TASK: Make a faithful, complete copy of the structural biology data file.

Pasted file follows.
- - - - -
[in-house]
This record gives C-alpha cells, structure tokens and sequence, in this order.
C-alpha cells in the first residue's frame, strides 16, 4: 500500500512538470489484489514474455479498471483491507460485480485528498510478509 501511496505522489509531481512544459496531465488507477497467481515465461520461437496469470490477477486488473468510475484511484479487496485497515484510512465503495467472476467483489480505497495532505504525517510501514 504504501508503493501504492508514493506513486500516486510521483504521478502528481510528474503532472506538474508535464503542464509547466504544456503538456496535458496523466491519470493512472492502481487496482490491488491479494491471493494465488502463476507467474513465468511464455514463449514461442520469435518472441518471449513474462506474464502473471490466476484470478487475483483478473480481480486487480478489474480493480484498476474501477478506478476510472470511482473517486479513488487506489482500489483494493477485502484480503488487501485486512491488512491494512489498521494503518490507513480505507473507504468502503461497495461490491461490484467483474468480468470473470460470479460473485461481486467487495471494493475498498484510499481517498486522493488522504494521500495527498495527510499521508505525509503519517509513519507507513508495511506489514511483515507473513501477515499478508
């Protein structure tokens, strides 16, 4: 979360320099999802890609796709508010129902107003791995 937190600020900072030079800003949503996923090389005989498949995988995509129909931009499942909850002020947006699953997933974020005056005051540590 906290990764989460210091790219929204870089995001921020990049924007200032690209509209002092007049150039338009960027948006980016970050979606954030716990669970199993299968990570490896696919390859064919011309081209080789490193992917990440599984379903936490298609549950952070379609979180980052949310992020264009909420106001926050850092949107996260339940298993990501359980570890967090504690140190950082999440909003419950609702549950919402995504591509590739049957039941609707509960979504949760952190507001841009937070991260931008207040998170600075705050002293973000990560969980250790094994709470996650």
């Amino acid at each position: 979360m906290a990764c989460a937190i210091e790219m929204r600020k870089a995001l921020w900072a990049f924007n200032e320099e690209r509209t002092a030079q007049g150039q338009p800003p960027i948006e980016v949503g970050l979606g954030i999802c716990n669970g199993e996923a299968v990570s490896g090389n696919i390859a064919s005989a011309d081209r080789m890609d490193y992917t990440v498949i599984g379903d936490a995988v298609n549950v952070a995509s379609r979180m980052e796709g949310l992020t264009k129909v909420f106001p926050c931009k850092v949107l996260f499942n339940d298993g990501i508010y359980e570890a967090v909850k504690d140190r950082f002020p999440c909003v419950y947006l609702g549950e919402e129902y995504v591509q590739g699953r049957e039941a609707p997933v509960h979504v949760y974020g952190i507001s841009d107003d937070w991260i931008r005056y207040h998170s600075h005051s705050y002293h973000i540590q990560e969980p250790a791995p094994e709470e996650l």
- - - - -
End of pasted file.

[in-house]
This record gives C-alpha cells, structure tokens and sequence, in this order.
C-alpha cells in the first residue's frame, strides 16, 4: 500500500512538470489484489514474455479498471483491507460485480485528498510478509 501511496505522489509531481512544459496531465488507477497467481515465461520461437496469470490477477486488473468510475484511484479487496485497515484510512465503495467472476467483489480505497495532505504525517510501514 504504501508503493501504492508514493506513486500516486510521483504521478502528481510528474503532472506538474508535464503542464509547466504544456503538456496535458496523466491519470493512472492502481487496482490491488491479494491471493494465488502463476507467474513465468511464455514463449514461442520469435518472441518471449513474462506474464502473471490466476484470478487475483483478473480481480486487480478489474480493480484498476474501477478506478476510472470511482473517486479513488487506489482500489483494493477485502484480503488487501485486512491488512491494512489498521494503518490507513480505507473507504468502503461497495461490491461490484467483474468480468470473470460470479460473485461481486467487495471494493475498498484510499481517498486522493488522504494521500495527498495527510499521508505525509503519517509513519507507513508495511506489514511483515507473513501477515499478508
């Protein structure tokens, strides 16, 4: 979360320099999802890609796709508010129902107003791995 937190600020900072030079800003949503996923090389005989498949995988995509129909931009499942909850002020947006699953997933974020005056005051540590 906290990764989460210091790219929204870089995001921020990049924007200032690209509209002092007049150039338009960027948006980016970050979606954030716990669970199993299968990570490896696919390859064919011309081209080789490193992917990440599984379903936490298609549950952070379609979180980052949310992020264009909420106001926050850092949107996260339940298993990501359980570890967090504690140190950082999440909003419950609702549950919402995504591509590739049957039941609707509960979504949760952190507001841009937070991260931008207040998170600075705050002293973000990560969980250790094994709470996650």
């Amino acid at each position: 979360m906290a990764c989460a937190i210091e790219m929204r600020k870089a995001l921020w900072a990049f924007n200032e320099e690209r509209t002092a030079q007049g150039q338009p800003p960027i948006e980016v949503g970050l979606g954030i999802c716990n669970g199993e996923a299968v990570s490896g090389n696919i390859a064919s005989a011309d081209r080789m890609d490193y992917t990440v498949i599984g379903d936490a995988v298609n549950v952070a995509s379609r979180m980052e796709g949310l992020t264009k129909v909420f106001p926050c931009k850092v949107l996260f499942n339940d298993g990501i508010y359980e570890a967090v909850k504690d140190r950082f002020p999440c909003v419950y947006l609702g549950e919402e129902y995504v591509q590739g699953r049957e039941a609707p997933v509960h979504v949760y974020g952190i507001s841009d107003d937070w991260i931008r005056y207040h998170s600075h005051s705050y002293h973000i540590q990560e969980p250790a791995p094994e709470e996650l």